Radiometry of Partially Coherent Radiation

  • Michael Bukshtab
Part of the Springer Series in Optical Sciences book series (SSOS, volume 163)


The origin of the photometric and radiometric concept is associated with the desire to observe and quantify radiation and to measure physical parameters of light beams via energy and power extents. Owing to the finiteness of the dimensions and time constants of visual and radiometric detectors, the observation and the measurement processes are defined not only by wave amplitudes of the electromagnetic oscillations observed, but also by the detector’s response to the squared amplitude of the wave averaged by detector time and space constants. The properties of the actual detectors define the space–time averages of radiant or luminous parameters of optical radiation and cause high-frequency filtration for observable radiation, leading to an evident lack of correlation between radiometric observation and the description of wave oscillations by electric and magnetic vector amplitudes (Rosenberg, Sov Phys Usp 20(1):55–79, 1977). Only in the electromagnetic field of a plane monochromatic wave, with the phase of its oscillation being an amplitude-invariable function of time, is it possible to construct a single-valued square correlation between the field intensity and its amplitude. Light waves emitted by sources are not strictly monochromatic owing to the finiteness of source dimensions and a great number of elementary dipoles affecting one another. Each light excitation made by a physical source is always given by a sum of Fourier decompositions to infinitely long individual monochromatic groups. Therefore, the wave amplitudes and phases of light in any actual wave field undergo certain irregular fluctuations within spectral width Δν of effective radiating frequency ν.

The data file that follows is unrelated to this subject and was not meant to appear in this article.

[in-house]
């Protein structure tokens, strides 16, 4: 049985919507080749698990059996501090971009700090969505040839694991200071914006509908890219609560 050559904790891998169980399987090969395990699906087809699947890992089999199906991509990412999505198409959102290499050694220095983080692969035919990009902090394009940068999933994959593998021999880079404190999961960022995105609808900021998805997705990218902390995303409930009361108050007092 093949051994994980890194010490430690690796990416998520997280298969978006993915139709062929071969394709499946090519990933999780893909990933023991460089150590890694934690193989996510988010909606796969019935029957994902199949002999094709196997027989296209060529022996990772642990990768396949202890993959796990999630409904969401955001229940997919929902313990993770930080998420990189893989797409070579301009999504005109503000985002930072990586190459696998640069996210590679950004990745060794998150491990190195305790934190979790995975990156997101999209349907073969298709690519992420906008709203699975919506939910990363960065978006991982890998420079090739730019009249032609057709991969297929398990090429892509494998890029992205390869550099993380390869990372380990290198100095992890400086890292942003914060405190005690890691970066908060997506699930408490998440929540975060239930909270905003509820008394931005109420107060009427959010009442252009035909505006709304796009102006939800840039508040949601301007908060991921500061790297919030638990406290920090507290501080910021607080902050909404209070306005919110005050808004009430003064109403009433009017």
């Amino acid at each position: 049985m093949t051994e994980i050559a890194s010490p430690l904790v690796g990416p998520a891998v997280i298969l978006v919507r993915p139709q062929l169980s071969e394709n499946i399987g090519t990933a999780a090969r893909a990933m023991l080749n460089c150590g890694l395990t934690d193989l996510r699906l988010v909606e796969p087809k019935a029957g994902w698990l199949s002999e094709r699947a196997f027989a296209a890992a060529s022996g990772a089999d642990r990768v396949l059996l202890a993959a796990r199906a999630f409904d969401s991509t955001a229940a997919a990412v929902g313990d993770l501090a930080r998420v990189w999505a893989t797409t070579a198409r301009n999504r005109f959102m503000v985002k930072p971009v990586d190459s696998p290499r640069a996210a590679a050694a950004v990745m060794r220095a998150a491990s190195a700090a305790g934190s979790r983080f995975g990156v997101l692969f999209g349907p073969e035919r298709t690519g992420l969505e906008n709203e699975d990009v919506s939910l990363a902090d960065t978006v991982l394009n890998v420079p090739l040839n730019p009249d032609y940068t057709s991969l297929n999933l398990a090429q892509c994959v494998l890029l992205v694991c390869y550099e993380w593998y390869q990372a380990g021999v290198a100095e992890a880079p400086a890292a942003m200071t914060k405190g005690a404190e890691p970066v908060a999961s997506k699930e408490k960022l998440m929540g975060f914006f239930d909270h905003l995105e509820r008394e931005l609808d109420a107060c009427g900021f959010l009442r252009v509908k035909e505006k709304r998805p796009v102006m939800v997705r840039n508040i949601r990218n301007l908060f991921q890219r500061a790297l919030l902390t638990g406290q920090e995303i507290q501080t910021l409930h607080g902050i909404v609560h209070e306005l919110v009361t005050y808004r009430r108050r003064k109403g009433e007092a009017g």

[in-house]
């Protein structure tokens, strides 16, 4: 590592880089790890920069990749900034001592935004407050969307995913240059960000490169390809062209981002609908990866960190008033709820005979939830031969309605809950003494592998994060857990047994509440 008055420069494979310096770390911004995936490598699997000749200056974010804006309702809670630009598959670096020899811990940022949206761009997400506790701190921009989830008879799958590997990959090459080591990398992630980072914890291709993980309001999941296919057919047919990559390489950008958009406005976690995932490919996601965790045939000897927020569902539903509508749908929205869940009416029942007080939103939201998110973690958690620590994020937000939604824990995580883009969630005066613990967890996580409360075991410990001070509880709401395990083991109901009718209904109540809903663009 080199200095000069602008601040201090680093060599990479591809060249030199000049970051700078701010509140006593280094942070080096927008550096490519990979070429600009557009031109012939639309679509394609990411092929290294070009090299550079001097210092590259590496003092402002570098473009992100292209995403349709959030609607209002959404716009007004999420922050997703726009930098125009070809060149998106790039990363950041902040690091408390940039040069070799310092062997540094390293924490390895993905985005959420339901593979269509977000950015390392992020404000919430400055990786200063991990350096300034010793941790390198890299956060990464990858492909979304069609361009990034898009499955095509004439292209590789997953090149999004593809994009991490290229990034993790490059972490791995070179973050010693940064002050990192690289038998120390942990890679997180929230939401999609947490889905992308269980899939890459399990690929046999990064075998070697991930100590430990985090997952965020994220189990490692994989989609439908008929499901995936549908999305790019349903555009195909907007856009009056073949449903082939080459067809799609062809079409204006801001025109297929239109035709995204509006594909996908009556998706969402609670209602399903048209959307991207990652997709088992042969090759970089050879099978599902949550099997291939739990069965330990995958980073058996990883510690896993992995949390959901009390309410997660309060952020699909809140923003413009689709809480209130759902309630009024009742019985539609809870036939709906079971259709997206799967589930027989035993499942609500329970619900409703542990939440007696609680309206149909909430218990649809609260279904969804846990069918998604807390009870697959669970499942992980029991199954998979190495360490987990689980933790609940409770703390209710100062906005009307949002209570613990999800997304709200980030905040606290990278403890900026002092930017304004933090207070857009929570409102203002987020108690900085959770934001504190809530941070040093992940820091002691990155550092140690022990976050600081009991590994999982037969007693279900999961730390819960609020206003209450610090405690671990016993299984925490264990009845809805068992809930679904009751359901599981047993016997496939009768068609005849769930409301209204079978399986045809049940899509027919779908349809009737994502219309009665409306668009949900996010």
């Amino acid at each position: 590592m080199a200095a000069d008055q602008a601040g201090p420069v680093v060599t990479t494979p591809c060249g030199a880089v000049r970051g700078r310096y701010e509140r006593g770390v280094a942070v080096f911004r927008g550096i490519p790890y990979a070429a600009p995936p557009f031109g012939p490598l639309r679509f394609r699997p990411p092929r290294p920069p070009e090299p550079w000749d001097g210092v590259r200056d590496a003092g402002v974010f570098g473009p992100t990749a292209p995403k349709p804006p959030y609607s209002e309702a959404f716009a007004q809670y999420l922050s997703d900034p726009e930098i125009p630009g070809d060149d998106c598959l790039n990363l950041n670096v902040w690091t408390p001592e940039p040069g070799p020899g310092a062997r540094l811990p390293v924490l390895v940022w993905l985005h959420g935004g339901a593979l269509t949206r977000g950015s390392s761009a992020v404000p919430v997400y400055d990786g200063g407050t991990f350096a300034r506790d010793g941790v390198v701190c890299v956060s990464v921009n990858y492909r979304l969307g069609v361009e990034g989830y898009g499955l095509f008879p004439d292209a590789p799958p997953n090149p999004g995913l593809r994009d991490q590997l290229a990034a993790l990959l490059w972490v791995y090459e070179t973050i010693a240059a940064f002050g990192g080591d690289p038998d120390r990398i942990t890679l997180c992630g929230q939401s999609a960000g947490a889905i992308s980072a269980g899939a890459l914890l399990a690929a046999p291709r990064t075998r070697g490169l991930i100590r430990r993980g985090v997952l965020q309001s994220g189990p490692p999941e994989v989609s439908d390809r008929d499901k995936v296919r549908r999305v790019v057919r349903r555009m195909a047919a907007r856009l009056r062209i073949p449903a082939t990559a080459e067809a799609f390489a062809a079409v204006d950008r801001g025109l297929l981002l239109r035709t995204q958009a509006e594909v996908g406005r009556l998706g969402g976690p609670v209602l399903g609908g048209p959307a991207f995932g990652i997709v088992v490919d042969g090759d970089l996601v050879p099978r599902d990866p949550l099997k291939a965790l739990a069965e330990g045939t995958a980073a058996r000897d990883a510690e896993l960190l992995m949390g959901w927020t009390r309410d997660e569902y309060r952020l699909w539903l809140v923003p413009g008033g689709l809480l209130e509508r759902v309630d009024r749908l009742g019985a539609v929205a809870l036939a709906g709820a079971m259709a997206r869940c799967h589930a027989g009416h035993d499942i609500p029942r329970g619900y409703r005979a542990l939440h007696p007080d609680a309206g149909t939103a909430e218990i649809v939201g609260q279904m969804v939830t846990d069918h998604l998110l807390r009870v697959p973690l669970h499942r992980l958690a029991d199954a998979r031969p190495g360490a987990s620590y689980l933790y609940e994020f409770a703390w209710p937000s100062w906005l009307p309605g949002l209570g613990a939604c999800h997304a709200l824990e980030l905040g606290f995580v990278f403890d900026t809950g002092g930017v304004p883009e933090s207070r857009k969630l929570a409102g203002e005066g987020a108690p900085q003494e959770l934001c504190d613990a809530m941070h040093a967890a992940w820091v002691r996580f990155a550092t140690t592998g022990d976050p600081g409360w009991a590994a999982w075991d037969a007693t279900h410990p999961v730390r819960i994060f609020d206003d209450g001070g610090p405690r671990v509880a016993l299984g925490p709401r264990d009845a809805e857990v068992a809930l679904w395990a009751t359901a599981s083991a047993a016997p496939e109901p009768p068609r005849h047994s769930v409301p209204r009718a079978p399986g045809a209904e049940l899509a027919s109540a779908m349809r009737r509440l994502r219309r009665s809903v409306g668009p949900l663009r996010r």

Beam Splitter Interference Pattern Grating Period Wave Plate Fringe Visibility 
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© Springer Science+Business Media B.V. 2012

Authors and Affiliations

  1. 1.Michael A. Bukshtab ConsultingNorwalkUSA

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